While Mitchell has been on fire recently, Tatum has performed well enough to this point where he is still in control of the number two spot among rookies. But the race for this second spot is close and will continue to be close throughout the season. The race for the number one spot on the other hand? Not so much.

stocknochanges451. Ben Simmons, Philadelphia 76ers (Last Week: 1)

It would make for a very boring race if Ben Simmons remained at the top of this list for the entire season. And it looks increasingly likely that that is going to be the case.

Try as they might, the other rookies just can’t hang with Simmons; none of them have the right combination of production and physicality to keep pace with the point-forward. Tatum has been better than advertised while Mitchell and Kuzma have exceeded all predraft expectations, but none of them can produce what Simmons has. With averages of 17.5 points, 8.9 rebounds and 7.7 assists per game, Simmons would be just the second rookie in NBA history, the first since Oscar Robertson during the 1960-61 season, to finish the season with that stat line.

So, unless they combine their powers to become a being with superhuman basketball skills, the other rookies don’t stand a chance against Simmons in the race for Rookie of the Year.

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Mock Drafts

NBA Daily: Another 2018 NBA Mock Draft – 12/13/17

Basketball Insiders’ publisher Steve Kyler drops his latest 2018 first-round NBA Mock Draft.

Steve Kyler

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A little less than a month ago we dropped the first 2018 NBA Mock Draft, which was met with a lot of disdain. Which is often a good thing because it sparks the discussion in NBA circles.

Since that Mock dropped, we’ve seen a bit more play out of some of the top prospects and many of the assumptions made almost a month ago are starting to settle into place a little more clearly.

The prevailing thought from NBA scouts and executives is that the possible 2018 NBA Draft class has a lot more questions than answers. The common view is that outside of the top 3 or 4 players there could be a very wide range on who the next 10-12 players will be; so expect for the second tier to evolve a lot over the course of the college basketball season.

A couple of things have started to surface among NBA scouts and executives, there seem to be three camps emerging around the top overall player – Duke’s Marvin Bagley III and international phenom Luka Dončić, seem to be the leading names mentioned most, with Arizona’s DeAndre Ayton making a strong push into the discussion. We can safely call this a three-horse race at this point.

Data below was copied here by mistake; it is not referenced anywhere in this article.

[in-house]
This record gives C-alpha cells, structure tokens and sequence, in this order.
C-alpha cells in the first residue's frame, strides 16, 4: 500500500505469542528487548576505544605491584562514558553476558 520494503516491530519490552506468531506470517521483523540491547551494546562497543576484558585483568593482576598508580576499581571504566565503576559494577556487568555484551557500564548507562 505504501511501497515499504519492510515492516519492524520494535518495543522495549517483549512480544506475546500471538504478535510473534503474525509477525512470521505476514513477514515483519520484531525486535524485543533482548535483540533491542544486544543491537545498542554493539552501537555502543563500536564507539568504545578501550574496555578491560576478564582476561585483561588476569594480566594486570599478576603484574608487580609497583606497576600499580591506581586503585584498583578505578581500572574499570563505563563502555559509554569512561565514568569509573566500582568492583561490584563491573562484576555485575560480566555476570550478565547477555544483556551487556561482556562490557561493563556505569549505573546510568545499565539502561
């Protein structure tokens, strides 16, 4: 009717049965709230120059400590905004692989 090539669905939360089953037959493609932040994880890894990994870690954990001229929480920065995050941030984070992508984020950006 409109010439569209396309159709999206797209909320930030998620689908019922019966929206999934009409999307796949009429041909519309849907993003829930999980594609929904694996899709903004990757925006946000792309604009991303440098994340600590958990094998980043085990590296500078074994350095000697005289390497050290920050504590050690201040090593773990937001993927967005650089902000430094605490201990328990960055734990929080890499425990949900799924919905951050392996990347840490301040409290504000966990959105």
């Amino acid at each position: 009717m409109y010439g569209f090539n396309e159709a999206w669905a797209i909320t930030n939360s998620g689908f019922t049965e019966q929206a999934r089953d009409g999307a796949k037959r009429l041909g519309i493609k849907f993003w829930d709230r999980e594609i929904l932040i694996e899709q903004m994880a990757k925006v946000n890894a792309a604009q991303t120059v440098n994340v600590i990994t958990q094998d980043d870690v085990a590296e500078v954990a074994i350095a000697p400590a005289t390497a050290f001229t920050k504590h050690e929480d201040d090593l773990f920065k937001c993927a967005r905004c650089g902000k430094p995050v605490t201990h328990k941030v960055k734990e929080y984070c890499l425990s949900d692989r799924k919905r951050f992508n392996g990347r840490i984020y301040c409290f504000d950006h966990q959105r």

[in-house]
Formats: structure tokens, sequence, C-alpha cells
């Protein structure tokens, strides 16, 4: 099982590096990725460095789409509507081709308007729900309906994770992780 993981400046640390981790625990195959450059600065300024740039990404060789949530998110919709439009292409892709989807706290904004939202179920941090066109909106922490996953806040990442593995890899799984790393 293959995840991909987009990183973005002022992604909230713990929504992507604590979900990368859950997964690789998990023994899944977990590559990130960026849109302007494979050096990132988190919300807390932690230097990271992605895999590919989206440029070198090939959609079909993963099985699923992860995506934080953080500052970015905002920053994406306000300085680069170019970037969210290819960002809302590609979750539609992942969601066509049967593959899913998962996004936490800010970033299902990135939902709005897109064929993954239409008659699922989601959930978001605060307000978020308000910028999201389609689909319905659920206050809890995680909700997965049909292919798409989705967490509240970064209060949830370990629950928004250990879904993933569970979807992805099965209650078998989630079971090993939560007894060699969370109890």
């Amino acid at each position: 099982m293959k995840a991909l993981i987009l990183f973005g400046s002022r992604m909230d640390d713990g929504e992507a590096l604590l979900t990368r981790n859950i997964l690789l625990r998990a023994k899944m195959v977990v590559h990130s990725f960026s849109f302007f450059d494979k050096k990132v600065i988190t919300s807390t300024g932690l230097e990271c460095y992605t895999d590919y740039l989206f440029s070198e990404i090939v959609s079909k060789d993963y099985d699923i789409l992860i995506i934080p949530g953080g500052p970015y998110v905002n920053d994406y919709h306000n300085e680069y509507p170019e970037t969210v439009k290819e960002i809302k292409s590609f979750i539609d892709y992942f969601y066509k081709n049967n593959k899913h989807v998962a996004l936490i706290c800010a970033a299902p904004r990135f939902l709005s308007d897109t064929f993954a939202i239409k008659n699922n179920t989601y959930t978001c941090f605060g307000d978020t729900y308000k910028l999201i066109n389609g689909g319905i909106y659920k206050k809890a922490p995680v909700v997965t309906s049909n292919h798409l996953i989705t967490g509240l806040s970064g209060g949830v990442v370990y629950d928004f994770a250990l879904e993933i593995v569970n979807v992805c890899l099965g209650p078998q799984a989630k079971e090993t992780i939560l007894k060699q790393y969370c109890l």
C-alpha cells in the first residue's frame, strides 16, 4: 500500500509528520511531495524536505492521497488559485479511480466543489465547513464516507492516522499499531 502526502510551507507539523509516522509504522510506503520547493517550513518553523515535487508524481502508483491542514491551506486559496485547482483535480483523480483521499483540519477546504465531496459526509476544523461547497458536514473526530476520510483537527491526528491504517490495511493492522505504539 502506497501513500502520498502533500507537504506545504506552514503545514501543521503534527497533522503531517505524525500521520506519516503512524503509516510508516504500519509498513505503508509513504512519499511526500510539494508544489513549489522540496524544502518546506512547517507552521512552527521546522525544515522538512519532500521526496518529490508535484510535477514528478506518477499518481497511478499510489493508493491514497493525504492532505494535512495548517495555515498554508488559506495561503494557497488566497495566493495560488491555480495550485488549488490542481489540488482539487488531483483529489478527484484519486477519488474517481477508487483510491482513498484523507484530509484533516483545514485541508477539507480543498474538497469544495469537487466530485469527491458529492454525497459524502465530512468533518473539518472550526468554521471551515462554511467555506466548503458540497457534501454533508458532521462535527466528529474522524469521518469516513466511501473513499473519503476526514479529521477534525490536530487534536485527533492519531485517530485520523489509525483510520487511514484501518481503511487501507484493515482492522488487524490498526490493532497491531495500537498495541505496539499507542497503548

The prevailing belief is that none of the three is far and away better than the other as a professional prospect, making it more likely than not that the top player selected will have a lot more to do with which team ultimately lands the pick, more so than the player themselves.

This class also seems to be brimming with promising athletic point guards, which unlike last year’s draft, could provide a lot of options for teams still trying to find that impact point guard.

There also looks to be 27 players in the projected top 100 that are 6’10 or bigger, eight of which project in the top 30. To put that into perspective, there were 11 players 6’10 or bigger drafted in the first round of the 2017 NBA Draft, and 17 total in the 60 2017 NBA Draft selections.

As we get into the 2018 calendar year, we’ll start to do deeper dives into the tiers of players and their possible NBA strengths and weakness.

So, with all of that in mind, here is the second 2018 first-round NBA Mock Draft.

Here are some of the pick swaps and how they landed where they are currently projected:

The Philadelphia 76ers are owed the LA Lakers 2018 Draft pick, unprotected, as a result of the 2012 Steve Nash trade with the Suns. The Suns traded that pick to the 76ers as part of the Michael Carter-Williams three-team trade with the Milwaukee in 2015.

The Cleveland Cavaliers are owed the Brooklyn Nets first-round pick as a result of the Kyrie Irving trade this past summer.

The Minnesota Timberwolves are owed the Oklahoma City Thunder’s first-round pick as part of the Ricky Rubio trade this summer. The pick is lottery protected and based on the current standings would not convey.

The Phoenix Suns are owed the Miami HEAT’s first-round pick as part of the Goran Dragic trade in 2015, it is top-seven protected and would convey to Phoenix based on the current standings.

The Atlanta Hawks are owed the Minnesota Timberwolves first round pick as part of the Adreian Payne trade in 2015. The pick is lottery protected and based on the current standings would convey.

The Phoenix Suns are owed the Milwaukee Bucks first-round pick as part of the Eric Bledsoe trade. The pick only conveys if the Bucks pick lands between the 11th and 16th pick, which based on the standings today would not convey.

The Brooklyn Nets are owed the Toronto Raptors first round pick as part of the DeMarre Carroll salary dump trade this past summer. The pick is lottery protected and based on the current standings would convey.

The Atlanta Hawks are owed the Houston Rockets first round pick as part of a three-team deal with the LA Clippers and Denver Nuggets involving Danilo Gallinari and taking back Jamal Crawford and Diamond Stone. The pick is top-three protected and based on the current standings would convey.

Check out the Basketball Insiders’ Top 100 NBA Draft Prospects http://www.basketballinsiders.com/top-100-nba-draft-prospects/

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Insiders Podcast

PODCAST: How to Keep LeBron in Cleveland

Basketball Insiders

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The media seems to think LeBron is as good as gone this offseason, but Joel Brigham and Spencer Davies discuss why that may not be the case. That, and conversation about whether NCAA or Euroleague success is more valuable in evaluating draft talent.